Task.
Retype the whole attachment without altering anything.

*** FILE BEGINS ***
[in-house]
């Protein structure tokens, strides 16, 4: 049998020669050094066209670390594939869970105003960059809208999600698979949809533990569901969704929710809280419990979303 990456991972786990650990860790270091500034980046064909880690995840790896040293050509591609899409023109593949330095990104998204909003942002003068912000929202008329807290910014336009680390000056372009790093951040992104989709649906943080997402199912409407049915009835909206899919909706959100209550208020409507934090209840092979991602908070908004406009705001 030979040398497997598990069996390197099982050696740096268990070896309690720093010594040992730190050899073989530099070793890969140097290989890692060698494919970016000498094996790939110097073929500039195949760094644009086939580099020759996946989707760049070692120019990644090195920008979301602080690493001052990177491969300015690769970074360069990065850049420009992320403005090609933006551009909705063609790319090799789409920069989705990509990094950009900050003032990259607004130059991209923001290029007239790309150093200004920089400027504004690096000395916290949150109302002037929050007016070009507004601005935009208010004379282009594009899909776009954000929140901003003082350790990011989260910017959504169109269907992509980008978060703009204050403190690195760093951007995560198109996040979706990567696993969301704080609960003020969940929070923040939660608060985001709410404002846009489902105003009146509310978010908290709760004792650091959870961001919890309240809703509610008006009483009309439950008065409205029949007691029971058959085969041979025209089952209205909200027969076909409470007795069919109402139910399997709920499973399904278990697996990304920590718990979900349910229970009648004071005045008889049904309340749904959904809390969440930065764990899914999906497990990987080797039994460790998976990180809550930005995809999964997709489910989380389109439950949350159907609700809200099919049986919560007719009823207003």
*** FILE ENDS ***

[in-house]
């Protein structure tokens, strides 16, 4: 049998020669050094066209670390594939869970105003960059809208999600698979949809533990569901969704929710809280419990979303 990456991972786990650990860790270091500034980046064909880690995840790896040293050509591609899409023109593949330095990104998204909003942002003068912000929202008329807290910014336009680390000056372009790093951040992104989709649906943080997402199912409407049915009835909206899919909706959100209550208020409507934090209840092979991602908070908004406009705001 030979040398497997598990069996390197099982050696740096268990070896309690720093010594040992730190050899073989530099070793890969140097290989890692060698494919970016000498094996790939110097073929500039195949760094644009086939580099020759996946989707760049070692120019990644090195920008979301602080690493001052990177491969300015690769970074360069990065850049420009992320403005090609933006551009909705063609790319090799789409920069989705990509990094950009900050003032990259607004130059991209923001290029007239790309150093200004920089400027504004690096000395916290949150109302002037929050007016070009507004601005935009208010004379282009594009899909776009954000929140901003003082350790990011989260910017959504169109269907992509980008978060703009204050403190690195760093951007995560198109996040979706990567696993969301704080609960003020969940929070923040939660608060985001709410404002846009489902105003009146509310978010908290709760004792650091959870961001919890309240809703509610008006009483009309439950008065409205029949007691029971058959085969041979025209089952209205909200027969076909409470007795069919109402139910399997709920499973399904278990697996990304920590718990979900349910229970009648004071005045008889049904309340749904959904809390969440930065764990899914999906497990990987080797039994460790998976990180809550930005995809999964997709489910989380389109439950949350159907609700809200099919049986919560007719009823207003």